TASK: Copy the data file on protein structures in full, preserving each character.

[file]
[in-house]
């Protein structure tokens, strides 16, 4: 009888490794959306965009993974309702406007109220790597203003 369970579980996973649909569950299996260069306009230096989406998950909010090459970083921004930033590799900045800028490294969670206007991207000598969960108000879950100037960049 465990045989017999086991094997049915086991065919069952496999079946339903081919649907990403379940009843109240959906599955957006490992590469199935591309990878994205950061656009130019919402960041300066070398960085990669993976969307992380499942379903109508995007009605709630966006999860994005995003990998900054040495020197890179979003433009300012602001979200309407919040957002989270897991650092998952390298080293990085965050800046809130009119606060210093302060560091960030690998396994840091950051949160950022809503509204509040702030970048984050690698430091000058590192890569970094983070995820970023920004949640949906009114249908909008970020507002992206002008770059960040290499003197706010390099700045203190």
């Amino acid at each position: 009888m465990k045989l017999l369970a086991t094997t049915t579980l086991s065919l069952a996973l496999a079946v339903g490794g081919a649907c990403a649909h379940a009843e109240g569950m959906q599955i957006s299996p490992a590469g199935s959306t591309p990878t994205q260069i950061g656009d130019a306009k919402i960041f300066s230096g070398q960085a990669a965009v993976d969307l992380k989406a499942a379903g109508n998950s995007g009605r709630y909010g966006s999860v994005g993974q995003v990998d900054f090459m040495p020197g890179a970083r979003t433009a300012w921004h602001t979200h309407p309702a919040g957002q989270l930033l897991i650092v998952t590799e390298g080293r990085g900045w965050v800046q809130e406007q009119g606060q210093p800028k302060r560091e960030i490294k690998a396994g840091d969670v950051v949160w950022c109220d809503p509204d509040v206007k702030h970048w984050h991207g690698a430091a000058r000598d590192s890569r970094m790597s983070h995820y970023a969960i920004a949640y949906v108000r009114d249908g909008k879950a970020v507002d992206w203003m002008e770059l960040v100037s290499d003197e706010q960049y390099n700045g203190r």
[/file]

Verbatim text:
[in-house]
């Protein structure tokens, strides 16, 4: 009888490794959306965009993974309702406007109220790597203003 369970579980996973649909569950299996260069306009230096989406998950909010090459970083921004930033590799900045800028490294969670206007991207000598969960108000879950100037960049 465990045989017999086991094997049915086991065919069952496999079946339903081919649907990403379940009843109240959906599955957006490992590469199935591309990878994205950061656009130019919402960041300066070398960085990669993976969307992380499942379903109508995007009605709630966006999860994005995003990998900054040495020197890179979003433009300012602001979200309407919040957002989270897991650092998952390298080293990085965050800046809130009119606060210093302060560091960030690998396994840091950051949160950022809503509204509040702030970048984050690698430091000058590192890569970094983070995820970023920004949640949906009114249908909008970020507002992206002008770059960040290499003197706010390099700045203190």
């Amino acid at each position: 009888m465990k045989l017999l369970a086991t094997t049915t579980l086991s065919l069952a996973l496999a079946v339903g490794g081919a649907c990403a649909h379940a009843e109240g569950m959906q599955i957006s299996p490992a590469g199935s959306t591309p990878t994205q260069i950061g656009d130019a306009k919402i960041f300066s230096g070398q960085a990669a965009v993976d969307l992380k989406a499942a379903g109508n998950s995007g009605r709630y909010g966006s999860v994005g993974q995003v990998d900054f090459m040495p020197g890179a970083r979003t433009a300012w921004h602001t979200h309407p309702a919040g957002q989270l930033l897991i650092v998952t590799e390298g080293r990085g900045w965050v800046q809130e406007q009119g606060q210093p800028k302060r560091e960030i490294k690998a396994g840091d969670v950051v949160w950022c109220d809503p509204d509040v206007k702030h970048w984050h991207g690698a430091a000058r000598d590192s890569r970094m790597s983070h995820y970023a969960i920004a949640y949906v108000r009114d249908g909008k879950a970020v507002d992206w203003m002008e770059l960040v100037s290499d003197e706010q960049y390099n700045g203190r």